NEW YORK — NEW YORK -- U.S. stocks surged yesterday as investors drove up shares of companies that are taking measures to boost their share prices.
The Dow Jones industrial average set its 17th record of the year, rising 42.27 points to 5,642.42, surpassing the 5,630.49 set Feb. 23. In three days, the 30-stock average is up 156.8 points, or 2.9 percent. Shares of International Business Machines Corp. and Philip Morris Cos. paced the advance.
Tobacco issues gained after RJR Nabisco Holdings Corp. raised its dividend 23 percent and said it will buy back up to 10 million shares. W. R. Grace & Co.'s stock rallied after it rejected a takeover offer and vowed to continue steps that will drive its stock price higher.
The moves come amid a flurry of business spinoffs and stock repurchases by U.S. companies during the last year to sidestep any slowdown in the economy.
In the broad market, the Standard & Poor's 500 index, representing about 75 percent of the value of all U.S. stocks, rose 4.98, to 655.79. The index, which set a record of 661.45 Feb. 12, is up 6.47 percent this year.
Helping that index gain yesterday was Grace, which shot up $9, to $77.625. The chemical company could fetch as much as $90 a share in a takeover, money managers said, after it rejected a proposal to merge with Hercules Inc. Shares of Jefferies Group Inc., a Los Angeles-based investment bank, surged $5, to $66, after saying it would repurchase 8 percent of its outstanding shares. And BankAmerica Corp.'s stock climbed $2, to $77.50, after it said it will buy back $2 billion of its common stock by the end of 1997.
Among broad market indexes, the Russell 2,000 index of small capitalization stocks rose 1.29, to 326.85; the Wilshire 5,000 index, comprising stocks on the New York, American and Nasdaq stock exchanges, rose 44.14, to 6,420.9; the American Stock Exchange market value index climbed 2.11, to 569.15; and the S&P; 400 Midcap index rose 1.14, to 229.65.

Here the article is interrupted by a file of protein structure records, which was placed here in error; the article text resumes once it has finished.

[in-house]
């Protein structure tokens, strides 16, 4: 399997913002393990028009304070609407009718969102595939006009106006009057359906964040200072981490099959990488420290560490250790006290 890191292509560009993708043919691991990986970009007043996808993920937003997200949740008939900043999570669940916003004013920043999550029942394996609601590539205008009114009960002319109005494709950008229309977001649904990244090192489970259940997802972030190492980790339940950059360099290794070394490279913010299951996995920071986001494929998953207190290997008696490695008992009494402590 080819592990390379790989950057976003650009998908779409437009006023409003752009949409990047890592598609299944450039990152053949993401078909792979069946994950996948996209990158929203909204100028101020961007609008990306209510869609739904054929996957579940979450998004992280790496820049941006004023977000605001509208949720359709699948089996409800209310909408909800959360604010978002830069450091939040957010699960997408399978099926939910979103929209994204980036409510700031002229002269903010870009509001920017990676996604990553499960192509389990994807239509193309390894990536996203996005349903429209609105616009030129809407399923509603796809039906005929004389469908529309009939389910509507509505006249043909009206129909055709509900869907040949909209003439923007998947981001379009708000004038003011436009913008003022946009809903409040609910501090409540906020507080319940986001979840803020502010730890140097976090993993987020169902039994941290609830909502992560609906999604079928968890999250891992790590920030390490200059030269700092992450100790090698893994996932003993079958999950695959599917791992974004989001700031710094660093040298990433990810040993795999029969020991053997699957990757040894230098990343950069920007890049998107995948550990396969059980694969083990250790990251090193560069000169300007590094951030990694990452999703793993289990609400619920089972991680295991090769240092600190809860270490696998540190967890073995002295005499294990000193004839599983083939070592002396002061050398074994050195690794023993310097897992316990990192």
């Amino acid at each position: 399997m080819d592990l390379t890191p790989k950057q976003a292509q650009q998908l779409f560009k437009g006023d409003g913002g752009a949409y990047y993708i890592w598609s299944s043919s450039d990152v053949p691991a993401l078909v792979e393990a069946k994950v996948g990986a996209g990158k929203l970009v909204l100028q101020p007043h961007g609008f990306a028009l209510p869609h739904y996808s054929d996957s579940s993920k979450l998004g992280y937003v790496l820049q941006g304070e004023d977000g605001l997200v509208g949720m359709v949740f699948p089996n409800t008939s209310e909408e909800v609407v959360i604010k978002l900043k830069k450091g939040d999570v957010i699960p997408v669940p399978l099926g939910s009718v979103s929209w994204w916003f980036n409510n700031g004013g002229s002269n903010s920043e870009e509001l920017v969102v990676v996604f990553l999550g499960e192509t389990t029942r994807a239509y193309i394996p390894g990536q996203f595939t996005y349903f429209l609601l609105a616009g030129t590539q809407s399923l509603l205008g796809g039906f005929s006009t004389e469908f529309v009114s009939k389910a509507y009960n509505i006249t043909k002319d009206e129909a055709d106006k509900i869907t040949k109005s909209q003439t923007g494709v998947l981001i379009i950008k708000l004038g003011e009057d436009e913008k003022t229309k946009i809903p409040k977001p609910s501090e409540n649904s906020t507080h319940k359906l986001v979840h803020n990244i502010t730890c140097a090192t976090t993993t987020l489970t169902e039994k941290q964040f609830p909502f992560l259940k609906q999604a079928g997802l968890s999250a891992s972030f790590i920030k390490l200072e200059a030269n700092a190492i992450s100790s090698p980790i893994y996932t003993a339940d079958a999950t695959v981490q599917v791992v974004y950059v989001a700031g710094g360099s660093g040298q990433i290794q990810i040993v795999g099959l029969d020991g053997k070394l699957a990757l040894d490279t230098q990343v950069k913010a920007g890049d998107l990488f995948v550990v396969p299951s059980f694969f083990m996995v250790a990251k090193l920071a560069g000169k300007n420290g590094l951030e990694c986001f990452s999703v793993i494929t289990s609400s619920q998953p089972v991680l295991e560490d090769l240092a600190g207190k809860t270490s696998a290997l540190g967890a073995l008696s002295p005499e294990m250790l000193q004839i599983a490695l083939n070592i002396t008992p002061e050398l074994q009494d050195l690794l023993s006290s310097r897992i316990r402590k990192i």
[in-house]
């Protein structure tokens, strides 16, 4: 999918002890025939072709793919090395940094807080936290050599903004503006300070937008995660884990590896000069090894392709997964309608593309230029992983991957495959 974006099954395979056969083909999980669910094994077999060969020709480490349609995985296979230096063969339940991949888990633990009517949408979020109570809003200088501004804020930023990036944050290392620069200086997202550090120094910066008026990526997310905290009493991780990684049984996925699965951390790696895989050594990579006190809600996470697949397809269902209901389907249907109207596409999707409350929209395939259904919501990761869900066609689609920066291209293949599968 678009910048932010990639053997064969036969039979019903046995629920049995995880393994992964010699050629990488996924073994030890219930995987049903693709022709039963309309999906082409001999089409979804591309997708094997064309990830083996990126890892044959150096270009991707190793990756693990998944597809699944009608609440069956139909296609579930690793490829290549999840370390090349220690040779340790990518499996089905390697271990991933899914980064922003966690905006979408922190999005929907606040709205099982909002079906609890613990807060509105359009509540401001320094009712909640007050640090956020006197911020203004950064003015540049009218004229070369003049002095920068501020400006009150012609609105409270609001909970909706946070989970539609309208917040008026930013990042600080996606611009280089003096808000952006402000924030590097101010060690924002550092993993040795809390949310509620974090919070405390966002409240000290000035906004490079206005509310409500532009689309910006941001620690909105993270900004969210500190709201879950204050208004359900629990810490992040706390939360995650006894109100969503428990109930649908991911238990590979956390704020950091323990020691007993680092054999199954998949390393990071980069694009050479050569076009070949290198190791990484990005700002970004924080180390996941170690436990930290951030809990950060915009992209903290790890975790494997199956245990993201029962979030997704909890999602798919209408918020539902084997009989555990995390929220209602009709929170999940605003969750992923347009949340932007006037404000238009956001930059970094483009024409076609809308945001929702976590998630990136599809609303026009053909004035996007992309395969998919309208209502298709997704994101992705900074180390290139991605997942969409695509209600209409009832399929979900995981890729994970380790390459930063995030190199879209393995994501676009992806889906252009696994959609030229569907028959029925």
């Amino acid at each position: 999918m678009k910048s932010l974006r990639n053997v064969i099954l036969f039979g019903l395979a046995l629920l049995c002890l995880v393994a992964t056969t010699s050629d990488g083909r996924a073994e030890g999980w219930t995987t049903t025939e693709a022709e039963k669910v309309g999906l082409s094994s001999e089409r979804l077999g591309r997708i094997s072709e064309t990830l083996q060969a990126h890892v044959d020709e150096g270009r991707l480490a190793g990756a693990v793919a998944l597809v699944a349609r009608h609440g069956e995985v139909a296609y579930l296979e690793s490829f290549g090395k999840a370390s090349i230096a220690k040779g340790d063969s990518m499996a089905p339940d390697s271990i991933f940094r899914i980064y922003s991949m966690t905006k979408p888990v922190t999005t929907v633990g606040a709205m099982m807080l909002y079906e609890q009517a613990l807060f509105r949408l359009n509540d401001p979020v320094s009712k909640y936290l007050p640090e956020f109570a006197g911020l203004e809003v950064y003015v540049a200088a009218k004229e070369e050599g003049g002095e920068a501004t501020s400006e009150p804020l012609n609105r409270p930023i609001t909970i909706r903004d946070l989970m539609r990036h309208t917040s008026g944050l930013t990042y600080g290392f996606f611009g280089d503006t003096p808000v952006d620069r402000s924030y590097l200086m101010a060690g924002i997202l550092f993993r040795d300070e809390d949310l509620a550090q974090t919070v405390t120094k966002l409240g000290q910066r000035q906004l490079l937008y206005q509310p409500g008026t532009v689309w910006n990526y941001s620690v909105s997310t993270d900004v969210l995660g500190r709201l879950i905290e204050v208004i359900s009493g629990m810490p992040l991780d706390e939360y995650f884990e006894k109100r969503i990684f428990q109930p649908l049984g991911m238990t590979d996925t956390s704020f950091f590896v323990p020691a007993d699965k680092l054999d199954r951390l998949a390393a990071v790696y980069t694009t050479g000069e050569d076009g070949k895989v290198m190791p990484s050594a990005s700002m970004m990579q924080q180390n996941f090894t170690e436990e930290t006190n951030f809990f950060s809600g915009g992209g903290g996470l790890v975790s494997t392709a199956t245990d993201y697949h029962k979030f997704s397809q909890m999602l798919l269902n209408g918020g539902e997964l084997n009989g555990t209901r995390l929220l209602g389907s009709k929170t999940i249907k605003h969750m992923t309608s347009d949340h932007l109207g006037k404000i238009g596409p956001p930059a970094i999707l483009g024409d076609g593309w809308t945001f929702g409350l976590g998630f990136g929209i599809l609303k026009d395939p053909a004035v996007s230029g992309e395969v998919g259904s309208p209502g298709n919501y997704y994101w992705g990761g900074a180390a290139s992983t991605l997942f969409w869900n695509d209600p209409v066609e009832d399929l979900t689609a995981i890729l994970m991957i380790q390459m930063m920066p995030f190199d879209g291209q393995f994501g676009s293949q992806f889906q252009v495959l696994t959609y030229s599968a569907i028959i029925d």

On the New York Stock Exchange, 1,123 stocks fell and 1,220 issues rose. About 445.7 million shares changed hands on the Big Board, swamping the three-month daily average of 413.3 million shares.
Among tobacco shares, Philip Morris jumped $2.50 to a record $104 and RJR, the maker of Camel cigarettes, climbed 25 cents, to $34.875, a 52-week high. The S&P; tobacco index of three companies gained 37.87, to 1,794.30, the highest since its inauguration in January 1988.
Philip Morris was added to Goldman, Sachs & Co.'s "priority" list of top stock picks because the firm thinks the tobacco company's earnings will grow 19 percent this year, helped in part by the steady demand for its Miller beer, Marlboro cigarettes and Kraft cheeses.
RJR's dividend yield -- annual dividend divided by stock price -- is now 5.3 percent, more than double the S&P; 500's.
After a three-day tumble, fueled by Compaq Computer Corp.'s announcement that it slashed prices on some models in the wake of slumping demand, technology shares rose.
The Morgan Stanley High Tech index gained 6.96, or 2.2 percent, 318.08 -- recovering part of a 9 percent drop.
IBM's shares rose $2.875, to $119, a day after Chairman Louis V. Gerstner Jr.'s optimistic remarks to analysts.
The Nasdaq composite index, flush with computer and software stocks, rose 11.93, to 1,096.81 after falling for three straight days. Leading the advance, shares of Cisco Systems Inc. rose $2.875, to $47; Oracle Corp. rose $3.375, to $51.75; and Microsoft Corp. rose $1.875, to $98.125.
Yesterday's most active stocks in composite trading were Micron Technology Inc., Hanson PLC's American depositary receipts, Cisco Systems Inc., Bay Networks Inc. and Compaq Computer.
Stocks also overcame a drop in bond prices. The yield on the benchmark 30-year Treasury bond rose to 6.38 percent from 6.33 percent.
Pub Date: 3/06/96